He added, "Our industry needs to use this more on key items, like meat and health and beauty products, to become more prevalent, though it is coming to supermarket retail -- it is just not going to happen in a big way."
Buttrey Food & Drug Co. is using EAS technology in four stores, but Roswell also has mixed feelings on the technology. He said EAS may discourage spontaneous shoplifting, but probably will not have a great impact on those who set out to steal.
"I haven't seen a major decrease in losses through EAS when comparing our inventories," he told SN.
Buttrey tags high-theft merchandise -- such as meats, cosmetics and condoms, and also those items whose value exceeds $5 -- according to Roswell.
"When we first installed the EAS system, it was a big deterrent for spur-of-the-moment shoplifters," he said. "Then we started noticing a lot of tags removed from products and left in the stores. They will not deter those with an intent to steal."
About 55% of all reported shrink stems from employee theft, and cashiers are the major offenders, according to the 1997 Supermarket Shrink Survey. To reduce that liability, many retailers are exploring automated cashier-performance monitoring systems.
According to the survey conducted by Supermarket Research Group, Centerville, Ohio, 72% of the 258 responding companies use an automated cashier-monitoring system, and reported a shrink of 1.93% as opposed to 2.32% in companies that do not use the technology.
Food Giant Supermarkets, Sikeston, Mo., uses the system to monitor items scanned through the register. All transactions are recorded, and if items are not scanned properly, this mechanism records the problem.
"Through the system, we have decreased a sweethearting problem in about seven stores," said James Bishop, director of operations for the Northern territory of Food Giant Supermarkets.
He added, "Since the system is portable, once we find a situation under control in one store, we can move the system to eliminate problems in another store." Food Giant also uses CCTV in nearly all of its 116 stores.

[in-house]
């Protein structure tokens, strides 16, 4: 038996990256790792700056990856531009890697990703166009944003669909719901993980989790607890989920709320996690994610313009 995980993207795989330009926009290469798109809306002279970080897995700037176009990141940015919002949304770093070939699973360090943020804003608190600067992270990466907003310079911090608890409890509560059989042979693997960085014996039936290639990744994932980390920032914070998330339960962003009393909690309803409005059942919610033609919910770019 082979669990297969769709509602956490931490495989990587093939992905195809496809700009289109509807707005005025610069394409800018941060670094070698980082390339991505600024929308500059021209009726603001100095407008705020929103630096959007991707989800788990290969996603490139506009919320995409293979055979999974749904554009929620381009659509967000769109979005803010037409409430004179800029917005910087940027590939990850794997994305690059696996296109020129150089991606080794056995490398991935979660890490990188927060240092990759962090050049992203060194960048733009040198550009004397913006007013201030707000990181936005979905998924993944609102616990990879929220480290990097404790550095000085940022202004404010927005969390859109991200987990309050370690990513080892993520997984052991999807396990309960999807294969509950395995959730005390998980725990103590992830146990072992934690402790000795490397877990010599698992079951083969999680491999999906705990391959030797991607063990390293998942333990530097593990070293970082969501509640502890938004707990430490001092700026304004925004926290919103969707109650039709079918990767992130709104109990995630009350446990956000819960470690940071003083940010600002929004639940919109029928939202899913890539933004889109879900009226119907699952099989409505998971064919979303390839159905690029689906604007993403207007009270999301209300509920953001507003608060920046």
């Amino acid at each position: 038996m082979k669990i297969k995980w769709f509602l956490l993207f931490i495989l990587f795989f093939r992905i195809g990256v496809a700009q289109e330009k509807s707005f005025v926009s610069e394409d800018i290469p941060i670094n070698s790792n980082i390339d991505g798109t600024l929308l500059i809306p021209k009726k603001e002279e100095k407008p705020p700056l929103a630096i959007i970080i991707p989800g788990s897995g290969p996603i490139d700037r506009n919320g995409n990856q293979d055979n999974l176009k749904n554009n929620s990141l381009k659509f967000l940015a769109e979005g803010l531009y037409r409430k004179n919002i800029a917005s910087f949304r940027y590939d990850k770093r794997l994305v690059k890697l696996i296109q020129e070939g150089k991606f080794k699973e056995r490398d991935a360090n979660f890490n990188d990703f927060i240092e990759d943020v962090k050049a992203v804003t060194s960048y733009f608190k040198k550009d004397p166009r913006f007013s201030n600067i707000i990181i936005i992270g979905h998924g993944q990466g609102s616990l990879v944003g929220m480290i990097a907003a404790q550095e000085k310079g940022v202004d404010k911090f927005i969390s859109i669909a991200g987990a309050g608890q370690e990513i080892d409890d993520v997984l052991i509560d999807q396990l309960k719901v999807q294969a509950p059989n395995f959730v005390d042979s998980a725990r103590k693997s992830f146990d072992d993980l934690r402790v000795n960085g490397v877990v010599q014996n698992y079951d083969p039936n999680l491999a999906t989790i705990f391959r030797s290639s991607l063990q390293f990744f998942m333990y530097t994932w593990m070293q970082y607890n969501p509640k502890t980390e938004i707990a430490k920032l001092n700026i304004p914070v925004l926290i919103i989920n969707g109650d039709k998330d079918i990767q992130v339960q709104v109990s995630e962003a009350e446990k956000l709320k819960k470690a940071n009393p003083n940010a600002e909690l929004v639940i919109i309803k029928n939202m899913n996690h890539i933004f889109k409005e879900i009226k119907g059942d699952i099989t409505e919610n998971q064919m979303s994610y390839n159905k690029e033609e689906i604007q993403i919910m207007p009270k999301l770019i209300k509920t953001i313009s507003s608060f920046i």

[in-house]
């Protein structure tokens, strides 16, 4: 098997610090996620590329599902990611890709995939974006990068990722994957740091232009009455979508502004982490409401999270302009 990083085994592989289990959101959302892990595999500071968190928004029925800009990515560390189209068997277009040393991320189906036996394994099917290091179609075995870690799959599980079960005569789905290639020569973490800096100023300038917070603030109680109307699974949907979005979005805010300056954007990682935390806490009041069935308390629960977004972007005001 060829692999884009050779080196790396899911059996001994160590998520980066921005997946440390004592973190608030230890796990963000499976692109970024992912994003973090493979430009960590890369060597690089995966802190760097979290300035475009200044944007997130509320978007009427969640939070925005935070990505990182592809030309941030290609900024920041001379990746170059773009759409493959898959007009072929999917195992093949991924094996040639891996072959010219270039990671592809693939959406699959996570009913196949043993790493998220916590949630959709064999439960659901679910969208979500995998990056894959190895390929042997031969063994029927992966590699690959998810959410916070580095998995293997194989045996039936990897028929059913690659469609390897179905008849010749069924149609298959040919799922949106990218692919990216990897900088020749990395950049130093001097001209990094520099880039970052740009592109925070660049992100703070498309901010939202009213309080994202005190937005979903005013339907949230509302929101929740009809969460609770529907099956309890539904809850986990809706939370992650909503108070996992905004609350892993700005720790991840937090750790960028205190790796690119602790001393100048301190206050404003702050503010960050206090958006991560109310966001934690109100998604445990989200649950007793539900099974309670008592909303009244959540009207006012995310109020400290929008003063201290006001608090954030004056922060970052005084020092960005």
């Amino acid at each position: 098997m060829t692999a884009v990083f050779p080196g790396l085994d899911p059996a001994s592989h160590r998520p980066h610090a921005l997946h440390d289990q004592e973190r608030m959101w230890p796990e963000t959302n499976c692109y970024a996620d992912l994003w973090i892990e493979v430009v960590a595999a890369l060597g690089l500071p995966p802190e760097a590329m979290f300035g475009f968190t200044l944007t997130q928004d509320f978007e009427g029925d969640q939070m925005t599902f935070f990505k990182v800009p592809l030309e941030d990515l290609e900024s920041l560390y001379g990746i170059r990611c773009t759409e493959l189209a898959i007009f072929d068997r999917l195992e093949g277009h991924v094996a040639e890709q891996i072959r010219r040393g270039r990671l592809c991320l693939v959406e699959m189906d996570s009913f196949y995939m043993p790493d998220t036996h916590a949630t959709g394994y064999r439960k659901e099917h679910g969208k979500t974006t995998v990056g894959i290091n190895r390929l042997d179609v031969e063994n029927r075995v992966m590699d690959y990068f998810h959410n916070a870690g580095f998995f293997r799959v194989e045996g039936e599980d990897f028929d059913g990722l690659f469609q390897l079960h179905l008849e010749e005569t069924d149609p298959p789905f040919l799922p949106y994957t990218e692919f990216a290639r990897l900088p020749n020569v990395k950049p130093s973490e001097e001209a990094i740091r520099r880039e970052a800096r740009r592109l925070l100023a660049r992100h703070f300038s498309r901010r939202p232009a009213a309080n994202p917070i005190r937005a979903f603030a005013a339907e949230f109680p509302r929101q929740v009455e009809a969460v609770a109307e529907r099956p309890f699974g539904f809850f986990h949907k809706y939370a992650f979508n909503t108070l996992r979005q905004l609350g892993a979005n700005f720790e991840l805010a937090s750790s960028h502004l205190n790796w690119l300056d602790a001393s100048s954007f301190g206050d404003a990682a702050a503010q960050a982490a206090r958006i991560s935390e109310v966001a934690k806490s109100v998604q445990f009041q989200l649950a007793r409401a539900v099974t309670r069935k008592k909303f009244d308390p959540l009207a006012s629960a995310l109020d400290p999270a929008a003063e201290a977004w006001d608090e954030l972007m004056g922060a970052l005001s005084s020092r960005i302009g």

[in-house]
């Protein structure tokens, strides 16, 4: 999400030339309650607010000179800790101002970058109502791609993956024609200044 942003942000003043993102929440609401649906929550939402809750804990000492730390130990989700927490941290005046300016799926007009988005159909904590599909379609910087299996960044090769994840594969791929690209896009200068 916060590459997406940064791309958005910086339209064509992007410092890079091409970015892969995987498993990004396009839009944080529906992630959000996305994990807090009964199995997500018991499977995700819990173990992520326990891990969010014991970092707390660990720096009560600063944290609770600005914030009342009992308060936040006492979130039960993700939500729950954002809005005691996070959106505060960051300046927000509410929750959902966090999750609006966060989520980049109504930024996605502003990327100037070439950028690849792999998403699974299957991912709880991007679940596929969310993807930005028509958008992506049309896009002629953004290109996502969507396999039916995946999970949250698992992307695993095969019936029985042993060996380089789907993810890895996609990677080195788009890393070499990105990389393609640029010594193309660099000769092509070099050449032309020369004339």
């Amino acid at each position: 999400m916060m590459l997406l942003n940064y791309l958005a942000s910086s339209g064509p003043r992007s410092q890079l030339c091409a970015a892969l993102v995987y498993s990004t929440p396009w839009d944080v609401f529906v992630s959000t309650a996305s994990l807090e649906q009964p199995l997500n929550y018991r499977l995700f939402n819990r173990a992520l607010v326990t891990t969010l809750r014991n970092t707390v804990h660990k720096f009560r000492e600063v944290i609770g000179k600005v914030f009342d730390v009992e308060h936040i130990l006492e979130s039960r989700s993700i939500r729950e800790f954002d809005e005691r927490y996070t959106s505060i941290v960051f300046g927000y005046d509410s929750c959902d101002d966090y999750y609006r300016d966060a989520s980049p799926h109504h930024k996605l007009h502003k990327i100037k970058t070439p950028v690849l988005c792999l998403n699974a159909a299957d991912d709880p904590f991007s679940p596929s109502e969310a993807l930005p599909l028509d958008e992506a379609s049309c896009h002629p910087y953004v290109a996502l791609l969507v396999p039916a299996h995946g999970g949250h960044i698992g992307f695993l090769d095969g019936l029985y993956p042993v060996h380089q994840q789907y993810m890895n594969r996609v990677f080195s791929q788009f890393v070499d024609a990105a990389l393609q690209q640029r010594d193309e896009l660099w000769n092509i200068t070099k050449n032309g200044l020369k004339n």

"If an employee is stealing from you, it is difficult to prove, but documentation reports from the point-of-sale system and video enables retailers to prove this," said Rudicil of Niemann Foods. "Though we are still exploring the concept, we expect to have more capability at our corporate office to watch a cashier or a store's front end through a camera."
Giant Food is testing various monitoring systems, but has yet to find one that meets its needs.
"We will install a system immediately if we find the right one, however several we have tested were labor intensive or not cost effective," Barilla said. "We need 175 -- one in each store would be most effective for us -- and we are working toward that goal."
Even as the supermarket industry uses technology to reduce theft, retailers still rely on the help of associates to beat the crime.
Both Brown & Cole and Giant Food have set up employee hot lines for associates to call anonymously and report internal thefts.
"If an associate sees people abusing the system, this line empowers them to take positive action," Mount said.
Giant Food's Barilla agrees. "The line helps those associates that are uncomfortable talking to the manager, or afraid to talk about someone in-house that is breaking store policy," he told SN.
Buttrey Food & Drug also believes the best way to increase loss prevention is through associates.
"We train our associates to walk the store asking customers, 'Can I help you?' We find this is a great deterrent to shoplifting," Roswell. "This helps us believe that our associates are a great source of prevention."